Driving productivity within technical teams at Wiredcraft
Project management for technical projects is different from other projects. In this piece, the author reveals the truth behind the common challenges teams face and suggests guidelines on how to drive productivity.
This is a summary of the talk I gave last year at Le Wagon’s event.
After years of experience working with technical teams as a product manager or a project manager in consulting, agency and in-house contexts, I’d like to share with you my observations and learnings.
Working with teams that consist of a lot of technical profiles, including developers, designers, product and business owners, we as a team often run into these challenges:
Struggling to catch deadlines
Too many scope changes
Lack of explicit alignment in conversations
Lack of understanding and trust among team members
Project managers often see these issues emerging for all kinds of tech related projects, whether it’s a design project or a product launch. Countless articles talk about using different tools, making process changes and hiring more people to solve them. Yet I can’t help but wonder, what is the root cause that lies behind? Are there best practices for us to follow in order to avoid these?
Before getting into the solutions, I would like to first outline the underlying truths behind each of these challenges:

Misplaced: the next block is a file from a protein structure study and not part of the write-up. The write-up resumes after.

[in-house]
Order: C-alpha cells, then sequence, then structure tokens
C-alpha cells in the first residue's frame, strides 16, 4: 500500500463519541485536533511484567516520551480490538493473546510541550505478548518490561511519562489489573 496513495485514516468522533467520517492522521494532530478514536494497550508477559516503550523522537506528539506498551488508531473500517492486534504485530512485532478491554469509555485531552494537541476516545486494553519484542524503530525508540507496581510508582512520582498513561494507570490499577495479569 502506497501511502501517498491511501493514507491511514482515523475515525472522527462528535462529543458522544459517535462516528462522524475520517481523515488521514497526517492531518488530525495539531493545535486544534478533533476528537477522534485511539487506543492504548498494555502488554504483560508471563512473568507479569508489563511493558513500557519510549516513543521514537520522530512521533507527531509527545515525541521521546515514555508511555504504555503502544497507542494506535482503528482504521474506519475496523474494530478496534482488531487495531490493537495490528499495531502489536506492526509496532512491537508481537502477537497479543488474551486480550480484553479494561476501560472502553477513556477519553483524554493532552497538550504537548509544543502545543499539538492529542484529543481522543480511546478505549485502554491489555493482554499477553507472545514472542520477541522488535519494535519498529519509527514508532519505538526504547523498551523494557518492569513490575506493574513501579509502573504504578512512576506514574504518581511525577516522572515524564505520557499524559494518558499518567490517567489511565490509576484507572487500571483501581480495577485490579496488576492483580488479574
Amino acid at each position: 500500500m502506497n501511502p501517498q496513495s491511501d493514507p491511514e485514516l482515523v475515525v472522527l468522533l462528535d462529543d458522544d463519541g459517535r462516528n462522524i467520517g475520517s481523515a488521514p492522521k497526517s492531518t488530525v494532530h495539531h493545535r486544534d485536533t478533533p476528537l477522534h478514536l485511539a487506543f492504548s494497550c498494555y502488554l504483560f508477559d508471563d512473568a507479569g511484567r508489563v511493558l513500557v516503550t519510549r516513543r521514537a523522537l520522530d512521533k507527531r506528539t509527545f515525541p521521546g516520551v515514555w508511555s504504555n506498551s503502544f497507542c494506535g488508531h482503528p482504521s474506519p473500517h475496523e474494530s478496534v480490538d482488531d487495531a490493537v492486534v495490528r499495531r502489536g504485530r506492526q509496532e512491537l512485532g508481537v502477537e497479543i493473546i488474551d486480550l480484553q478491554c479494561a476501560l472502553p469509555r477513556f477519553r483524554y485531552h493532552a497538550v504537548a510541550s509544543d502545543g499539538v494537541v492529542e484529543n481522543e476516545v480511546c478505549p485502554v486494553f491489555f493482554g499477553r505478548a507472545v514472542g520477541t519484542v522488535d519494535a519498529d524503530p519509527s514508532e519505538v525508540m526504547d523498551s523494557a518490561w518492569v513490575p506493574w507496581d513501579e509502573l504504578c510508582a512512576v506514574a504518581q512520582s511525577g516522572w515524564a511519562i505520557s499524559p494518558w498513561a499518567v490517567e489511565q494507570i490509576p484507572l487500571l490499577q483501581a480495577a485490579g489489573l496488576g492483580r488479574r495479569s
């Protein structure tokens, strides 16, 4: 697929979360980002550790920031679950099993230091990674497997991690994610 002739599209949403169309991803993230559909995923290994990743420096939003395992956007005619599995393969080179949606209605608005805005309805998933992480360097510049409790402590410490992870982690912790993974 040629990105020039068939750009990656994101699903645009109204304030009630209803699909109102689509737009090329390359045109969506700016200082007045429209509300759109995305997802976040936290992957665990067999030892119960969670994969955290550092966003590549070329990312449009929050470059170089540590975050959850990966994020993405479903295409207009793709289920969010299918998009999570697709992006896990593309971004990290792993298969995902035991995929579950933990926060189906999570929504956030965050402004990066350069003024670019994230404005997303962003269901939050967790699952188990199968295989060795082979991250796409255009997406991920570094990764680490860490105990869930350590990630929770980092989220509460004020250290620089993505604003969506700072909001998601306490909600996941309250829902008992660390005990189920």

You Grow or Die. Running a business in today’s market, as the old Chinese saying goes, is like rowing a boat upstream: to not advance is to drop back. So this means the team we are running is dynamic, growing with our business cycles, and we don’t always have the luxury of being comfortable with a small and efficient team who have worked with each other for a long time.
Resource Scarcity. Scarcity of resources is a basic economic concept which influences our life profoundly in every way. In the specific context of technical team productivity, it serves as an external limitation that we simply can’t increase our output by adding more people in most cases. We are more than familiar with the term “budget” or “headcount”, which is usually a simple indicator that the business does not have sufficient resources to support further growth of the team in numbers. In many cases, even if the business has sufficient financial resources to recruit more team members, it is not necessarily easy to find a good fit since there is scarcity of good talents in the market as well.
We work with humans. We work with people, this is self-explanatory, but what does it really mean? Why is it relevant in the context of technical team productivity? In the world of intellectual work, most of the work needs creativity and innovative thinking to achieve excellent results. Thus, the traditional management theories that focus on rigorous process and control don’t apply in this situation, since efficiency is essentially the trade-off of personal motivation and creativity.
It’s all about leading people
At Wiredcraft, we try to drive productivity within technical teams by focusing on two areas.